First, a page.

At10:30 a.m. tomorrow
, the special-issues committee of the Denver City Council will assemble -- and its goals include massaging the city's medical marijuana code to bring it more in line with the state's MMJ law, signed in June. But whileColoradans for Medical Marijuana Regulation
executive director Betty Aldworth doesn't see a lot of problems emerging from these tweaks, she's concerned about draft language that could outlaw some Denver grows.
"Denver was one of the first cities to implement regulations around medical marijuana centers and distribution," Aldworth points out. "The council created its code before HB-1284" -- the state law -- "went into effect. So essentially, what this ordinance they're going to be talking about would do is bring Denver law into parallel with 1284."
Doing so will be fairly mundane for the most part, Aldworth believes: "Overall, this is a really easy and non-controversial ordinance as it's drafted so far" -- and it'll stay that way unless unexpected amendments or changes are made. But she's worried about "a cross-jurisdictional requirement, where they say they won't issue a cultivation license unless you have an infused-products manufacturer or a medical marijuana center located in Denver -- and that's a problem, obviously. If you have an infused-products manufacturer that's growing in Denver, they might not sell any of their products through Denver wellness centers. But under this draft, a grower has to have at least one retail outlet or wholesaler in Denver in order to be able to obtain a license."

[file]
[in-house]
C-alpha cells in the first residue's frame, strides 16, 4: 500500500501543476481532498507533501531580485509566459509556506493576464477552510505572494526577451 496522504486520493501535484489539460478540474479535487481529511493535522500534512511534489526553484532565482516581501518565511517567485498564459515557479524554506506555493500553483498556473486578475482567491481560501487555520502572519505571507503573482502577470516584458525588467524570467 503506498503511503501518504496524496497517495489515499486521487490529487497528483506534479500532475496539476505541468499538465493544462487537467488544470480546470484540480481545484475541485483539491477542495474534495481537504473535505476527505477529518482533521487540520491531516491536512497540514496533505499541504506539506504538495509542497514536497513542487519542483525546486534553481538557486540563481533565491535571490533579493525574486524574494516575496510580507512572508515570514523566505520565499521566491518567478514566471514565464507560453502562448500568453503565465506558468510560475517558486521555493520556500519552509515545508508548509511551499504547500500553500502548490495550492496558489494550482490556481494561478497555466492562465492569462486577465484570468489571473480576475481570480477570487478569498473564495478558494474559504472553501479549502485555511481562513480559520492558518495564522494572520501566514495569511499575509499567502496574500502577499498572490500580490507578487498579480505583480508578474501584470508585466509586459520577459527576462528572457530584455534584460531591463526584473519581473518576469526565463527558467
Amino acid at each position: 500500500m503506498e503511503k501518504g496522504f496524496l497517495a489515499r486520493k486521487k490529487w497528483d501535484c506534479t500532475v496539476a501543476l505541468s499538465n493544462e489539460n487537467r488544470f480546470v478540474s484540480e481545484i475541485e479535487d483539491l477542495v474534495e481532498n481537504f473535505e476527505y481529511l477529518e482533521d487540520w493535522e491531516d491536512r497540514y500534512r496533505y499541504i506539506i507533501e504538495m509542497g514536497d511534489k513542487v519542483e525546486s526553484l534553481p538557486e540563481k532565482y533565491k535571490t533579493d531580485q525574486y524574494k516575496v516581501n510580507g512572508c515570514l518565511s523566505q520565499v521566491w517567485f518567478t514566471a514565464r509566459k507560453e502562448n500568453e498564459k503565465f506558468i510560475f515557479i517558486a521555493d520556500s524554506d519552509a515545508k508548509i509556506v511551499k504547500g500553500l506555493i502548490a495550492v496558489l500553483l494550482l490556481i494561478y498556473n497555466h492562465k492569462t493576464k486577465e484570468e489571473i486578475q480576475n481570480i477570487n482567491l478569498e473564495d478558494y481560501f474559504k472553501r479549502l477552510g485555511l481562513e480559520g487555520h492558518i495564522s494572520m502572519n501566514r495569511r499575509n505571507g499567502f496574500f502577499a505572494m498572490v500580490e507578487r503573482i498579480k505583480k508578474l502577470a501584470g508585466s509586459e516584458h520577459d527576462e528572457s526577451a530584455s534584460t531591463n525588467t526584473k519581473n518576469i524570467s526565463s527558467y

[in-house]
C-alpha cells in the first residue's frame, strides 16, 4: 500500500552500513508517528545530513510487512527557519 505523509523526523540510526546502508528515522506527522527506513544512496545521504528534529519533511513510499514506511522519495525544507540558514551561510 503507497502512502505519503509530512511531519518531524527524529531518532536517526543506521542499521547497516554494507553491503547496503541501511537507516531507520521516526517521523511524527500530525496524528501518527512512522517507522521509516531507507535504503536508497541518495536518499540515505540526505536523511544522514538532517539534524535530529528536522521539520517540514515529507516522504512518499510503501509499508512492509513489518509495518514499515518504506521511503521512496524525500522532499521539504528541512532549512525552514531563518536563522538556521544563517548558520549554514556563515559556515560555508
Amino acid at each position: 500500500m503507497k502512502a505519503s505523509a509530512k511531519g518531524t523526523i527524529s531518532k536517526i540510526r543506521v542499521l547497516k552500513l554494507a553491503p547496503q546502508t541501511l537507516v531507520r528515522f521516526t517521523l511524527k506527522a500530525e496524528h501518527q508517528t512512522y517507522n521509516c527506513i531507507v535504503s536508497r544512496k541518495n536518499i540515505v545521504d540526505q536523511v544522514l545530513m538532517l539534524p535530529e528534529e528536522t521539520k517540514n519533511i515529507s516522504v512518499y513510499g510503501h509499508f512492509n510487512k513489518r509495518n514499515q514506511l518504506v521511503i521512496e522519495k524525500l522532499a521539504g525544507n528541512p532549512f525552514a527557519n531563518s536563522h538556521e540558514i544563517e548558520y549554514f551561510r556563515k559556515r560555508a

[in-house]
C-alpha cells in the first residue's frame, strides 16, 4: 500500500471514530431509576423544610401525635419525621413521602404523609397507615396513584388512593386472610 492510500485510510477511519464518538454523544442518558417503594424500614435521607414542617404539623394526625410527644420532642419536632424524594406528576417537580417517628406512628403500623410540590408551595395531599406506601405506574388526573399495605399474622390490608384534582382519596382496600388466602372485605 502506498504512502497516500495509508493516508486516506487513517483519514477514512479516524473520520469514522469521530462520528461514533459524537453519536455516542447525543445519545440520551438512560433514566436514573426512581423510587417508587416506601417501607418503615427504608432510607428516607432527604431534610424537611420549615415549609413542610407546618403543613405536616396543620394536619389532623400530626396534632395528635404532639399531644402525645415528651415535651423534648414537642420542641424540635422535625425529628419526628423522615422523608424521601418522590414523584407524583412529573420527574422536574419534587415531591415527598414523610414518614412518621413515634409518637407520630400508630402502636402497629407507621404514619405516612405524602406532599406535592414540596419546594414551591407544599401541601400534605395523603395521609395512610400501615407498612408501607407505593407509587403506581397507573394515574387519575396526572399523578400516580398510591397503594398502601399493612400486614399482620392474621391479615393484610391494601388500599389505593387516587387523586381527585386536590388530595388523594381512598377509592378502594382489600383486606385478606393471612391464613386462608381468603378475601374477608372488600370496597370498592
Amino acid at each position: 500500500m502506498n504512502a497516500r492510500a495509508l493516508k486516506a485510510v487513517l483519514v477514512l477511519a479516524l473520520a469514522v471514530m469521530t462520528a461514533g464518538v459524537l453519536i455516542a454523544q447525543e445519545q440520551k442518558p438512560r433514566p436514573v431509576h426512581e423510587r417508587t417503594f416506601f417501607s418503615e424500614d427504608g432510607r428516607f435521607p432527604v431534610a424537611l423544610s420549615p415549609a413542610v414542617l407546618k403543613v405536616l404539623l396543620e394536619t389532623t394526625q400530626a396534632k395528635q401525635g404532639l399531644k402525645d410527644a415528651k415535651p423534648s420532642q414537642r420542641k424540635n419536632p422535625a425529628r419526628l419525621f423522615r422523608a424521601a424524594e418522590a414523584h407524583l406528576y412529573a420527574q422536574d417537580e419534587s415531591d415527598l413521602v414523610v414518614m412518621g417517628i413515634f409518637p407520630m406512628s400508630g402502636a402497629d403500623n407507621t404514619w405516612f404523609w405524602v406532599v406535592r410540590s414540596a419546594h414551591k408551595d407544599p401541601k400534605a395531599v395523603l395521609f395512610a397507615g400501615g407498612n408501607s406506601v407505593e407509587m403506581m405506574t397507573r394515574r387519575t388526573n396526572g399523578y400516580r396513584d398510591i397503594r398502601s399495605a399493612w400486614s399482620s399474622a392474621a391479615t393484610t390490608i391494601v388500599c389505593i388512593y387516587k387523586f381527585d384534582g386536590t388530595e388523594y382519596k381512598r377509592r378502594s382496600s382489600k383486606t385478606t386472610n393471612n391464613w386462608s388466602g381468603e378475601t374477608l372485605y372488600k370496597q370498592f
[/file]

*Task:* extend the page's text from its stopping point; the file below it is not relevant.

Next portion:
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At this point, Aldworth knows of at least two operations that would be negatively impacted if this draft language is adopted. She describes them as "really good actors who have wonderful perspectives on patient care, beautiful facilities, and who are concerned about being good neighbors" -- and she suspects more entrepreneurs could be at risk.
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In her view, there'd be equal negatives for the city and those facing a disruption in their business. "Denver would be losing revenue, among other things," she notes. "And we think there are better ways to handle this than outright prohibition of these particular individuals."
Aldworth concedes that the council's recent decision to limit home grows in the city to twelve plants was disappointing. "This is a terrible situation, especially for the most vulnerable patients, who probably can't grow in their own homes and who use caregivers as a way to access less-expensive medicine," she says. "They're now left out in the cold, because they probably can't afford or get to the retail model of medical marijuana."
For the most part, though, she praises the officials. "We're very fortunate in Denver to have a city council whose members have educated themselves about the issue," she says. "If you look back at some of the meetings, their greatest concern seems to be about women in bikinis and sign-wavers. That tells me that they've taken the trouble to learn about medical marijuana issues, and they've found out that once you're educated, it's not scary anymore.
More from our Marijuana archive: "Medical marijuana restrictions: Councilwoman doesn't see residential grow limits as a hardship."